The Law Review of the University of Arkansas at Little Rock William H. Bowen School of Law is pleased to announce a call for papers for its 2018 Symposium. “Cooper v. Aaron: Still Timely at Sixty Years,” to be held on Friday, September 28, 2018.
Sixty years ago, the United States was roiled by the struggle to overcome racial segregation. John and Thelma Aaron and others filed suit in federal court in Arkansas for the purpose of integrating Arkansas schools subsequent to Brown v. Board of Education. This lawsuit led to a federal court order to integrate the Little Rock public schools and the subsequent turmoil surrounding the attendance of Central High by the Little Rock Nine.
The state government continued to resist desegregation, however. The Little Rock School Board sought to postpone implementation of its citywide school desegregation plan for almost three years because of public opposition. Ultimately, the case reached the United State Supreme Court, which met in special session for only the third time in its history, in August and September 1958 to hear oral argument. The unanimous per curiam opinion of the court in Cooper v. Aaron held that state government officials could not suspend their desegregation efforts in the face of violent opposition because defying the Brown decision was tantamount to breaking their oaths to uphold the Constitution.
Cooper resoundingly established the supremacy of the federal constitution but it also established the more controversial notion of the supremacy of the Supreme Court in interpreting the Constitution.
The Law Review of the University of Arkansas at Little Rock William H. Bowen School of Law is proud to present a symposium on the significance of Cooper v. Aaron on its sixtieth anniversary. The issues raised by Cooper are still the subject of vibrant debate. Increasingly, state and local officials seek to avoid enforcing or following federal mandates ranging from the Obergerfell same sex marriage decision to the Affordable Care Act’s individual mandate to enforcing immigration law. We seek articles on these and other topics as well as articles on the local significance of Cooper and its continuing vitality in an age of political and legal polarization.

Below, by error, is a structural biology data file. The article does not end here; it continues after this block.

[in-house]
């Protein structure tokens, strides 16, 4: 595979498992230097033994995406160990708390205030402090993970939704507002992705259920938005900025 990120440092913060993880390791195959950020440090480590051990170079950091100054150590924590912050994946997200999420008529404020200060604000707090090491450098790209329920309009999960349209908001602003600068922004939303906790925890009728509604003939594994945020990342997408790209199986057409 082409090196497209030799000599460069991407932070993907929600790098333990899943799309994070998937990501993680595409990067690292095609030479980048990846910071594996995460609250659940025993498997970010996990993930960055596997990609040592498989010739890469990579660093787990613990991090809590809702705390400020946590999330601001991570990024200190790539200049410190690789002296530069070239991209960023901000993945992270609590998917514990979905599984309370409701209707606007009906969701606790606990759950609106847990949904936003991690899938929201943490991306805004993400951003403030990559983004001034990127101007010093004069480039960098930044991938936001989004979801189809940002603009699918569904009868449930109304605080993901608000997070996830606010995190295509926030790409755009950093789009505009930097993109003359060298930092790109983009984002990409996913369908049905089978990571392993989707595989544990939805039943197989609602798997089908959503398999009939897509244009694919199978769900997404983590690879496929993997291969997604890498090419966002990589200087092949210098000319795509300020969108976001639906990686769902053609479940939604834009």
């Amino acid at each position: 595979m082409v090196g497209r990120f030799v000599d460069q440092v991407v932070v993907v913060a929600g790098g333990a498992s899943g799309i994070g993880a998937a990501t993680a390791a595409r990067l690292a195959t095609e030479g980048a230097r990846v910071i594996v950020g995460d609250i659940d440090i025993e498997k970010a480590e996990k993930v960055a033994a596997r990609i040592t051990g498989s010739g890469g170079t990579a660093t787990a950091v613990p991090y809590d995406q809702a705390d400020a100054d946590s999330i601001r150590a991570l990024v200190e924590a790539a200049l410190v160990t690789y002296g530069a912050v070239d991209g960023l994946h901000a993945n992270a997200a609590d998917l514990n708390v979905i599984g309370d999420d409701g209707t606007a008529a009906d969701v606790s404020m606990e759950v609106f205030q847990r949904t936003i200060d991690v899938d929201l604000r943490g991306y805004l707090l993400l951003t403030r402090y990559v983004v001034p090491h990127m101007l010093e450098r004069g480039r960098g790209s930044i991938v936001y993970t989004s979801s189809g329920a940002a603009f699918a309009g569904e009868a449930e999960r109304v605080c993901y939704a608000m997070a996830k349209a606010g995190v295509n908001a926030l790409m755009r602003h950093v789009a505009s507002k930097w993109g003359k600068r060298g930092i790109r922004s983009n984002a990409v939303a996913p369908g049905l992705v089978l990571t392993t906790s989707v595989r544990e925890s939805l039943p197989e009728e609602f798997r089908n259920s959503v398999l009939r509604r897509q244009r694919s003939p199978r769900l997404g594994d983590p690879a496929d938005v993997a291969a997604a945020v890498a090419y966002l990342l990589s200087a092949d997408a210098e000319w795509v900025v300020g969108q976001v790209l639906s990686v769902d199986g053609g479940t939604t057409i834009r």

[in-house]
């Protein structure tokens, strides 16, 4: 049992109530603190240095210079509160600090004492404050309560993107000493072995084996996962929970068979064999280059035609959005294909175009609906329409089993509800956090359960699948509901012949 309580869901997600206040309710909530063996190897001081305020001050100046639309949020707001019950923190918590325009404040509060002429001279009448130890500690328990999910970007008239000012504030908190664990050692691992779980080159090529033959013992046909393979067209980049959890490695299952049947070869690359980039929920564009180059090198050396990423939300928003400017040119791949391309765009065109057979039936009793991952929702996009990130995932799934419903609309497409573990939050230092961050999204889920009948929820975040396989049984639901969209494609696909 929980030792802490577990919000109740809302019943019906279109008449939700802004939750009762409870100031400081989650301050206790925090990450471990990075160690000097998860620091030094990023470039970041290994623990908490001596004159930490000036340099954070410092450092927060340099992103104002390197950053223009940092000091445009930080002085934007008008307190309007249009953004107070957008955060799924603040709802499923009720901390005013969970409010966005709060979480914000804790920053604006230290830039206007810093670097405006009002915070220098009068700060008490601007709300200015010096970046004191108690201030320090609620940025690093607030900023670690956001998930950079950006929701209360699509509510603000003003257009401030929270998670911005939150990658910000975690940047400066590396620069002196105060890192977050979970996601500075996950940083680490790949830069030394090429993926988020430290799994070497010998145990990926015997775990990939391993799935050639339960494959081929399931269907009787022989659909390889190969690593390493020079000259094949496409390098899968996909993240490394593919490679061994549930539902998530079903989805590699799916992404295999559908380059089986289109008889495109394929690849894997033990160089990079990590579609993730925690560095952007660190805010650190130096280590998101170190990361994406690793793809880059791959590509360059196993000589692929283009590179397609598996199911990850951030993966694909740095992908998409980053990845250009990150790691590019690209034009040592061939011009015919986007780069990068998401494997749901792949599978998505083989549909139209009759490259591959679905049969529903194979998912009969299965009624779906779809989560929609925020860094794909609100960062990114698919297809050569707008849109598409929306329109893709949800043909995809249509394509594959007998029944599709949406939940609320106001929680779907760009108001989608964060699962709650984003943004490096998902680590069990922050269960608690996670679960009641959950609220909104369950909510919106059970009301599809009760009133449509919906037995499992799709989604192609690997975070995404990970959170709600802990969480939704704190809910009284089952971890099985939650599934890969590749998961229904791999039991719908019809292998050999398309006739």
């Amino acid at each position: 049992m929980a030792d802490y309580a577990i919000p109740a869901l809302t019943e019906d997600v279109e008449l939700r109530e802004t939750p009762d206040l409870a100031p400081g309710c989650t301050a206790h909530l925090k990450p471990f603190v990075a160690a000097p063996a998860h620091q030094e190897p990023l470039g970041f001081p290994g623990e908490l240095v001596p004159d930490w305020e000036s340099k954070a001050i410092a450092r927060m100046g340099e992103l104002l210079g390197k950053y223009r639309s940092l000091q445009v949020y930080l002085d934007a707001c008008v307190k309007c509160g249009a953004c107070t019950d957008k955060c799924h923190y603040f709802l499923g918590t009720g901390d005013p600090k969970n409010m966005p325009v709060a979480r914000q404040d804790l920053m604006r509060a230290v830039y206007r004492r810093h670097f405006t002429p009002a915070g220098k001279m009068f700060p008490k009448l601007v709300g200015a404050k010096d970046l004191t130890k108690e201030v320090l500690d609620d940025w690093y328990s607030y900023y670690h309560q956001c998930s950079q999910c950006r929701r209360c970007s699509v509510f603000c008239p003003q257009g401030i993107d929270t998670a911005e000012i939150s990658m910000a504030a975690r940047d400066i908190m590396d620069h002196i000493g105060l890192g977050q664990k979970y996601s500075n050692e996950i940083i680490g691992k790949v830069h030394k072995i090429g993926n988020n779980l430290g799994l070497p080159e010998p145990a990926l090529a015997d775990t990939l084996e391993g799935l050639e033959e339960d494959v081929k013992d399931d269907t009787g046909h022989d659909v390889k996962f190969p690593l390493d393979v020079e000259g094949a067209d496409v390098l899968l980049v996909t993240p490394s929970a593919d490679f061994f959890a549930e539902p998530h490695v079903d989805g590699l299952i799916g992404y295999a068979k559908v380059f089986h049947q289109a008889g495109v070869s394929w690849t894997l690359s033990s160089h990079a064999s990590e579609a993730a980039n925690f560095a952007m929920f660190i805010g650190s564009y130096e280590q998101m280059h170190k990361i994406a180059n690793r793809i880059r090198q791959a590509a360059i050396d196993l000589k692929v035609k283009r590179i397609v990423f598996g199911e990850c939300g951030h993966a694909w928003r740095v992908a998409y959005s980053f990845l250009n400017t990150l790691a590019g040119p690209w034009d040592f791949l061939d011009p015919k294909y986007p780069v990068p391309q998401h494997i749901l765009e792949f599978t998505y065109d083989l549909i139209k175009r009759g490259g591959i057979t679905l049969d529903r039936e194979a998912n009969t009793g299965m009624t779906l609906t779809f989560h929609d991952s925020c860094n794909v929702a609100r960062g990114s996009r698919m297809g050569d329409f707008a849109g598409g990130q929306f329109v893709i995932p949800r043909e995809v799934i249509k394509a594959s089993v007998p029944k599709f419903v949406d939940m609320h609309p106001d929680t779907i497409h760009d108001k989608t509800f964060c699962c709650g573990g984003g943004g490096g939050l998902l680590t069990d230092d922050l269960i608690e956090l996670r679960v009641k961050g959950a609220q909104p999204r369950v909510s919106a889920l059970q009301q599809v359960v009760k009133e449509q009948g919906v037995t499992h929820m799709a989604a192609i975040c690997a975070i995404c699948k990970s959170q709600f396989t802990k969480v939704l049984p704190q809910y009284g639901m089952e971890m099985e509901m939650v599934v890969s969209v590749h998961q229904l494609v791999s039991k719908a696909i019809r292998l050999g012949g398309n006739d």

The Law Review of the University of Arkansas at Little Rock William H. Bowen School of Law will publish articles from the symposium in an issue of volume 41 slated for release in the spring of 2019. We encourage all interested potential authors to respond. Authors should submit an abstract and a cover letter to Shelby Howlett, Symposium Editor, at email@example.com. The deadline for submissions for article proposals is May 31, 2018; completed articles will be due on November 30, 2018. Please feel free to email Ms. Howlett with any questions.